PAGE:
Certain light bulbs are also more likely to generate a lot of heat. 90 percent of the energy used by incandescent light bulbs is given off as heat. Switch to CFLs for cooler lighting.

If you have the right temperature, try air-drying your clothes as well. Dryers are also a big source of heat, and your clothes won’t be so warm when they’re done.

Air conditioning can get expensive, particularly when the temperatures keep rising as they will this summer. Maximizing use of these techniques will reduce the need for air conditioning or eliminate it altogether. Staying cool this summer doesn’t have to be an expensive task.

Featured photo credit: Ed Gregory via stokpic.com

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Last Updated on June 13, 2019

5 Fixes For Common Sleep Issues All Couples Deal With

5 Fixes For Common Sleep Issues All Couples Deal With

Sleeping next to your partner can be a satisfying experience and is typically seen as the mark of a stable, healthy home life. However, many more people struggle to share a bed with their partner than typically let on. Sleeping beside someone can decrease your sleep quality which negatively affects your life. Maybe you are light sleepers and you wake each other up throughout the night. Maybe one has a loud snoring habit that’s keeping the other awake. Maybe one is always crawling into bed in the early hours of the morning while the other likes to go to bed at 10 p.m.

You don’t have to feel ashamed of finding it difficult to sleep with your partner and you also don’t have to give up entirely on it. Common problems can be addressed with simple solutions such as an additional pillow. Here are five fixes for common sleep issues that couples deal with.

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1. Use a bigger mattress to sleep through movement

It can be difficult to sleep through your partner’s tossing and turning all night, particularly if they have to get in and out of bed. Waking up multiple times in one night can leave you frustrated and exhausted. The solution may be a switch to a bigger mattress or a mattress that minimizes movement.

Look for a mattress that allows enough space so that your partner can move around without impacting you or consider a mattress made for two sleepers like the Sleep Number bed.[1] This bed allows each person to choose their own firmness level. It also minimizes any disturbances their partner might feel. A foam mattress like the kind featured in advertisements where someone jumps on a bed with an unspilled glass of wine will help minimize the impact of your partner’s movements.[2]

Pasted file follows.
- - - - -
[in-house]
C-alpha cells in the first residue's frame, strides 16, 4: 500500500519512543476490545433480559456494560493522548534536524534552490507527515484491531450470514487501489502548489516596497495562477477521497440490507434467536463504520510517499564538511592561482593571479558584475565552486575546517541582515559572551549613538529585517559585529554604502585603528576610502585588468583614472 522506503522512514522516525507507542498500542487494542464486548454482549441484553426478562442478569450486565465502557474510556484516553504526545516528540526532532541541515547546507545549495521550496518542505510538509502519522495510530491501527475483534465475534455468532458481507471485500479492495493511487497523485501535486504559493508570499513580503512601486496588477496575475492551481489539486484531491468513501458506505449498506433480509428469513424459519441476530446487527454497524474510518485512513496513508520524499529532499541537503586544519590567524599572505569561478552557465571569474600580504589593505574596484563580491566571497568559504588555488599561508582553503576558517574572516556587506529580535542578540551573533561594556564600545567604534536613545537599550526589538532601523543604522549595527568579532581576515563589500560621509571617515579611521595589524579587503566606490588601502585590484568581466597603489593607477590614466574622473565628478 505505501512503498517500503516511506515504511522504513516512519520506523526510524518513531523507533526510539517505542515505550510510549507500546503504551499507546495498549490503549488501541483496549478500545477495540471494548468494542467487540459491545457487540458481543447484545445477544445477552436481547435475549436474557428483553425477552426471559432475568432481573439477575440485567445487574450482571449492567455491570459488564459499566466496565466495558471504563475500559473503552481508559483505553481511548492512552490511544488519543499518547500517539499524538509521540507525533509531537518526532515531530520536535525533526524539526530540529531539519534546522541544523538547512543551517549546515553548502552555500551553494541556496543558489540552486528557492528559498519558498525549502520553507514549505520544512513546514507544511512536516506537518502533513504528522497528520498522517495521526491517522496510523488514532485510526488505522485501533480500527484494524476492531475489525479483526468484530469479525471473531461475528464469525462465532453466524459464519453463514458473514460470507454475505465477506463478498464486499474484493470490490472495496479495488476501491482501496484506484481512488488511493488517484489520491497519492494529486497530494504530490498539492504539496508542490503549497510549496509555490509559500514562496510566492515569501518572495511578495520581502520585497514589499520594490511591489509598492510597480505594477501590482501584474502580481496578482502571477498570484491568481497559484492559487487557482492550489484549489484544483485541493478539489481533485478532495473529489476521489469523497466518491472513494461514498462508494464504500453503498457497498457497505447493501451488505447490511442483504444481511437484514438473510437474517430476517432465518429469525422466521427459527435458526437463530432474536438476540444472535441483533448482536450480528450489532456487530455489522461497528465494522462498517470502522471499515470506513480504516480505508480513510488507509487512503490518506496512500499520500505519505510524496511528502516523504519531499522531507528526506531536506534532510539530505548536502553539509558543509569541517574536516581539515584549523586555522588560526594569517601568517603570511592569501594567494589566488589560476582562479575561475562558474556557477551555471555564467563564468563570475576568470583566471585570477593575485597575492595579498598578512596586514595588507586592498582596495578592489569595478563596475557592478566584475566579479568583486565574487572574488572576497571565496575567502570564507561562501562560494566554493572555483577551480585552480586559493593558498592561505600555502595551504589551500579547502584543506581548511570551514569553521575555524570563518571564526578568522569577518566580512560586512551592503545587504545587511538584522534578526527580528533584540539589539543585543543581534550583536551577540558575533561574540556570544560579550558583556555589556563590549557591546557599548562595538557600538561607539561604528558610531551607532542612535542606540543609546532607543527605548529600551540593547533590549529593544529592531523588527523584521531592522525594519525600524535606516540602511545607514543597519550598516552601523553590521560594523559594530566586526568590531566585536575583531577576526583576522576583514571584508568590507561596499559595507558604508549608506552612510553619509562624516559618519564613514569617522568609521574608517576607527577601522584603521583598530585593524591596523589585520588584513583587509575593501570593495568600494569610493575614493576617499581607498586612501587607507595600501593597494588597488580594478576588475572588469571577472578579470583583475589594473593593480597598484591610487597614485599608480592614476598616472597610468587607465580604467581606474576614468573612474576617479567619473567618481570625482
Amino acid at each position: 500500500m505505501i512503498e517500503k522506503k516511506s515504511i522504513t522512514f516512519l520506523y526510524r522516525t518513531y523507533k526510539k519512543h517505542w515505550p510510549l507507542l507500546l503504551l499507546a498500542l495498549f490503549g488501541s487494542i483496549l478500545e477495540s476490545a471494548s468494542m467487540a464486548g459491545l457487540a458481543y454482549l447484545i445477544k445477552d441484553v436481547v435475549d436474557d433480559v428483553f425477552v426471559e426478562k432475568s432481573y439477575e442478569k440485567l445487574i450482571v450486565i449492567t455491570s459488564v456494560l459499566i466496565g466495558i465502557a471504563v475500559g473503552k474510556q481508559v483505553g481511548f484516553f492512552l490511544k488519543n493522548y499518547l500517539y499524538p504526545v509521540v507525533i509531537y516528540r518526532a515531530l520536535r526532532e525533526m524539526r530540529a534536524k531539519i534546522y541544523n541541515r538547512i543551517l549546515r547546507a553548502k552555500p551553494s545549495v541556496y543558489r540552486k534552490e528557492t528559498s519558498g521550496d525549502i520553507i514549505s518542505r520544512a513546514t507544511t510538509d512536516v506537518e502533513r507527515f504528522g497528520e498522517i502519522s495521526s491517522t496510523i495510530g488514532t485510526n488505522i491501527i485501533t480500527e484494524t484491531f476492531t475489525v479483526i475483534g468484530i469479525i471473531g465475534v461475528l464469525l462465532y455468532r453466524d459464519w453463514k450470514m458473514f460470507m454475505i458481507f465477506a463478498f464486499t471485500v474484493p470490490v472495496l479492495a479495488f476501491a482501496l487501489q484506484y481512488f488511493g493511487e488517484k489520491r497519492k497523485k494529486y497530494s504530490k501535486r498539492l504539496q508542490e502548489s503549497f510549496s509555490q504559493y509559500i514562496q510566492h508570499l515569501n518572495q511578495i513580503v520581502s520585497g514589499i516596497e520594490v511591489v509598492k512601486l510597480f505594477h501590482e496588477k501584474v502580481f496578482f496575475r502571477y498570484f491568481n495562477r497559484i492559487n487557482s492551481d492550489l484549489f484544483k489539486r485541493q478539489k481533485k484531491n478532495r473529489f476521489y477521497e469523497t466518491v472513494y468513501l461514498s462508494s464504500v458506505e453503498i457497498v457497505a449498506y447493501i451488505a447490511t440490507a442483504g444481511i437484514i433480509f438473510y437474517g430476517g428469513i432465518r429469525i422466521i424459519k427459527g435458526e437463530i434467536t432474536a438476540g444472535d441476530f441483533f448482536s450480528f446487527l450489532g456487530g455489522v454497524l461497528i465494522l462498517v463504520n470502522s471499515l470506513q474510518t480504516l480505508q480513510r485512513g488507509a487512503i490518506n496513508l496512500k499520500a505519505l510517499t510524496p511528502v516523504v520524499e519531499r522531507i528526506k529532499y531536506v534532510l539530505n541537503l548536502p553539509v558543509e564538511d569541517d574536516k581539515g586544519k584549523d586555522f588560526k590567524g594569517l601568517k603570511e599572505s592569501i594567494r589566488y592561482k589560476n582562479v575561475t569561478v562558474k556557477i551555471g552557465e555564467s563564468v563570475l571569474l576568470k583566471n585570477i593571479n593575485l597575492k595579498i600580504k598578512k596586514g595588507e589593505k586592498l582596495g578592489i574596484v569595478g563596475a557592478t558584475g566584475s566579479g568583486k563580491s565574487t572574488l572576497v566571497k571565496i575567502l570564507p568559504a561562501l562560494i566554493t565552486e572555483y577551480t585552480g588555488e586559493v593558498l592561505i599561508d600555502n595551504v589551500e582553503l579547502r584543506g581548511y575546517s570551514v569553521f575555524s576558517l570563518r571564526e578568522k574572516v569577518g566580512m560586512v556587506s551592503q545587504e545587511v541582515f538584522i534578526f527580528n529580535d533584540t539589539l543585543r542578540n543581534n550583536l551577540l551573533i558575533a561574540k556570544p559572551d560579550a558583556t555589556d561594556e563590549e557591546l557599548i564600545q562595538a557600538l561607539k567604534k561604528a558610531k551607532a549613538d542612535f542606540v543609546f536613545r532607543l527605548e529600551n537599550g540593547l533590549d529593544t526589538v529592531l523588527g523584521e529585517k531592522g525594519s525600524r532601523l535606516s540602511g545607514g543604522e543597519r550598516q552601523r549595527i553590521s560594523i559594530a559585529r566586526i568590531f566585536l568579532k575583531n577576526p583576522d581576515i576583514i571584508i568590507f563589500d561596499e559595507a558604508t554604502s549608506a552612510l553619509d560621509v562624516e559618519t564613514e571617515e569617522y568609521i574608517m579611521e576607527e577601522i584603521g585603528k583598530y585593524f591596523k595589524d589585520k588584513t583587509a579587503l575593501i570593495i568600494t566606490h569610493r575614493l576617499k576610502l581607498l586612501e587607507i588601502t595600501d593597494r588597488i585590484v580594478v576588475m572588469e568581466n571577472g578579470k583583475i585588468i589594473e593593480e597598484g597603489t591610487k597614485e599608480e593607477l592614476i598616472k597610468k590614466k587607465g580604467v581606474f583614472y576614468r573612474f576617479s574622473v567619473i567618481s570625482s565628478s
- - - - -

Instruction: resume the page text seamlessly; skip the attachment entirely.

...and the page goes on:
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2. Communicate about scheduling conflicts

If one of you is a night owl and the other an early riser, bedtime can become a source of conflict. It’s hard for a light sleeper to be jostled by their partner coming to bed four hours after them. Talk to your partner about negotiating some compromises. If you’re finding it difficult to agree on a bedtime, negotiate with your partner. Don’t come to bed before or after a certain time, giving the early bird a chance to fully fall asleep before the other comes in. Consider giving the night owl an eye mask to allow them to stay in bed while their partner gets up to start the day.

3. Don’t bring your technology to bed

If one partner likes bringing devices to bed and the other partner doesn’t, there’s very little compromise to be found. Science is pretty unanimous on the fact that screens can cause harm to a healthy sleeper. Both partners should agree on a time to keep technology out of the bedroom or turn screens off. This will prevent both partners from having their sleep interrupted and can help you power down after a long day.

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4. White noise and changing positions can silence snoring

A snoring partner can be one of the most difficult things to sleep through. Snoring tends to be position-specific so many doctors recommend switching positions to stop the snoring. Rather than sleeping on your back doctors recommend turning onto your side. Changing positions can cut down on noise and breathing difficulties for any snorer. Using a white noise fan, or sound machine can also help soften the impact of loud snoring and keep both partners undisturbed.

5. Use two blankets if one’s a blanket hog

If you’ve got a blanket hog in your bed don’t fight it, get another blanket. This solution fixes any issues between two partners and their comforter. There’s no rule that you have to sleep under the same blanket. Separate covers can also cut down on tossing and turning making it a multi-useful adaptation.

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Rather than giving up entirely on sharing a bed with your partner, try one of these techniques to improve your sleeping habits. Sleeping in separate beds can be a normal part of a healthy home life, but compromise can go a long way toward creating harmony in a shared bed.

Featured photo credit: Becca Tapert via unsplash.com

Reference